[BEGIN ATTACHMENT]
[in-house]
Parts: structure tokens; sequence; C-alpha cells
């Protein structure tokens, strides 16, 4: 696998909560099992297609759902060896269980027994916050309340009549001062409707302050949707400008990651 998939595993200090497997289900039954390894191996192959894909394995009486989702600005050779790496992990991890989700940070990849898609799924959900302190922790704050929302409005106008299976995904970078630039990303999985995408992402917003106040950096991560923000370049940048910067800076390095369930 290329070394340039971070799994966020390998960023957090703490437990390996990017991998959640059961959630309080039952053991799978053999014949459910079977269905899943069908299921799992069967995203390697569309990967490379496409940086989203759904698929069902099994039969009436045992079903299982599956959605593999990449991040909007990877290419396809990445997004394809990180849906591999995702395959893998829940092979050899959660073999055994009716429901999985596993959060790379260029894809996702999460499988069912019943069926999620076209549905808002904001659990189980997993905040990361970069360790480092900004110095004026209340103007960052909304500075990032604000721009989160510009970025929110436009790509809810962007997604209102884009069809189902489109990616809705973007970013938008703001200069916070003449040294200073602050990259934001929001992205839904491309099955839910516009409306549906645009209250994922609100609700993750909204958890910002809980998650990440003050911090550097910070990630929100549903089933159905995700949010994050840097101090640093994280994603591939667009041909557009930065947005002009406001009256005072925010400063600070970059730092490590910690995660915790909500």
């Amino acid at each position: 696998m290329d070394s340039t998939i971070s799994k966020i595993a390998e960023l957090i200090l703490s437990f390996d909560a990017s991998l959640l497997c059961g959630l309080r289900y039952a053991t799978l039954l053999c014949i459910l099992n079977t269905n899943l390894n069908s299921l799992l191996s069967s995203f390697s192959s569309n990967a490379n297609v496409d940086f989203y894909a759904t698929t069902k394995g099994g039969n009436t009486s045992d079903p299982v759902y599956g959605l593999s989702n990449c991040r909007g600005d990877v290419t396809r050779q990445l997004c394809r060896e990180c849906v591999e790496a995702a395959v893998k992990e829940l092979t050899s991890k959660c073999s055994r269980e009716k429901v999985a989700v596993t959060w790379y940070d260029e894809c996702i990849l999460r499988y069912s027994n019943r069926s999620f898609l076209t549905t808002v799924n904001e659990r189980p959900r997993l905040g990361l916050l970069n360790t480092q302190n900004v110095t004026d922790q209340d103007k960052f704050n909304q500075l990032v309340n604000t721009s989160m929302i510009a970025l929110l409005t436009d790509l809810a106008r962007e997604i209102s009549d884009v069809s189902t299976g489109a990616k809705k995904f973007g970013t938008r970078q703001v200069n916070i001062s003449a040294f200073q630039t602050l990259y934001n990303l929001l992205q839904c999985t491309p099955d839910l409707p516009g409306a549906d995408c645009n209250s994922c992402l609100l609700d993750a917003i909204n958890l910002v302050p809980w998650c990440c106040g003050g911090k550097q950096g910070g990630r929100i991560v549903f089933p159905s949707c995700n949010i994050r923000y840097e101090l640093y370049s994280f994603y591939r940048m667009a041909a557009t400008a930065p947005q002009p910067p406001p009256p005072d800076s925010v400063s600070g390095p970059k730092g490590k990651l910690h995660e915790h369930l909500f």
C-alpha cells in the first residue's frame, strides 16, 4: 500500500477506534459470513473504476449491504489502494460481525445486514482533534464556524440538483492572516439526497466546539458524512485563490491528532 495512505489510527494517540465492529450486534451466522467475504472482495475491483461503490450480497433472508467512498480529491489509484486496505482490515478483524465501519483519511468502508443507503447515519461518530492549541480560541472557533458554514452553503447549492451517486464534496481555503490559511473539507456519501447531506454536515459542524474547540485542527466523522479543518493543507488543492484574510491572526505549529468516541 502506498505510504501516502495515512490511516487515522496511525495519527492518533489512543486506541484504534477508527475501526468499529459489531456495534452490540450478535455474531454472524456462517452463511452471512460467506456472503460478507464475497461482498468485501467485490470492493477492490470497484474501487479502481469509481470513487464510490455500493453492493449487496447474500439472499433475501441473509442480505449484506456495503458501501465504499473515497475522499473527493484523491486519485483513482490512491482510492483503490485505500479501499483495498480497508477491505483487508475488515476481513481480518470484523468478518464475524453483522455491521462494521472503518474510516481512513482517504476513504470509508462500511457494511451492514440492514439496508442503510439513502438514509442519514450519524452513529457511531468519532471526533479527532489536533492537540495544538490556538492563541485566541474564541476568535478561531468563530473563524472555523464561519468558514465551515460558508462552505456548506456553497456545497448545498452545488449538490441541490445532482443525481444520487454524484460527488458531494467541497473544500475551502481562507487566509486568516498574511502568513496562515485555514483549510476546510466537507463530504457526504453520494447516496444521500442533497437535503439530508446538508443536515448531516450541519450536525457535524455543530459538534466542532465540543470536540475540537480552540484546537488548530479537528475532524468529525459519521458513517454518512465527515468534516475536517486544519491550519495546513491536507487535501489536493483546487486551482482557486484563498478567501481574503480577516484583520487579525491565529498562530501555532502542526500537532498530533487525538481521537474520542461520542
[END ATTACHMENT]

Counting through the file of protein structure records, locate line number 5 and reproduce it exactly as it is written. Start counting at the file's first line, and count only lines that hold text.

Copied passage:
C-alpha cells in the first residue's frame, strides 16, 4: 500500500477506534459470513473504476449491504489502494460481525445486514482533534464556524440538483492572516439526497466546539458524512485563490491528532 495512505489510527494517540465492529450486534451466522467475504472482495475491483461503490450480497433472508467512498480529491489509484486496505482490515478483524465501519483519511468502508443507503447515519461518530492549541480560541472557533458554514452553503447549492451517486464534496481555503490559511473539507456519501447531506454536515459542524474547540485542527466523522479543518493543507488543492484574510491572526505549529468516541 502506498505510504501516502495515512490511516487515522496511525495519527492518533489512543486506541484504534477508527475501526468499529459489531456495534452490540450478535455474531454472524456462517452463511452471512460467506456472503460478507464475497461482498468485501467485490470492493477492490470497484474501487479502481469509481470513487464510490455500493453492493449487496447474500439472499433475501441473509442480505449484506456495503458501501465504499473515497475522499473527493484523491486519485483513482490512491482510492483503490485505500479501499483495498480497508477491505483487508475488515476481513481480518470484523468478518464475524453483522455491521462494521472503518474510516481512513482517504476513504470509508462500511457494511451492514440492514439496508442503510439513502438514509442519514450519524452513529457511531468519532471526533479527532489536533492537540495544538490556538492563541485566541474564541476568535478561531468563530473563524472555523464561519468558514465551515460558508462552505456548506456553497456545497448545498452545488449538490441541490445532482443525481444520487454524484460527488458531494467541497473544500475551502481562507487566509486568516498574511502568513496562515485555514483549510476546510466537507463530504457526504453520494447516496444521500442533497437535503439530508446538508443536515448531516450541519450536525457535524455543530459538534466542532465540543470536540475540537480552540484546537488548530479537528475532524468529525459519521458513517454518512465527515468534516475536517486544519491550519495546513491536507487535501489536493483546487486551482482557486484563498478567501481574503480577516484583520487579525491565529498562530501555532502542526500537532498530533487525538481521537474520542461520542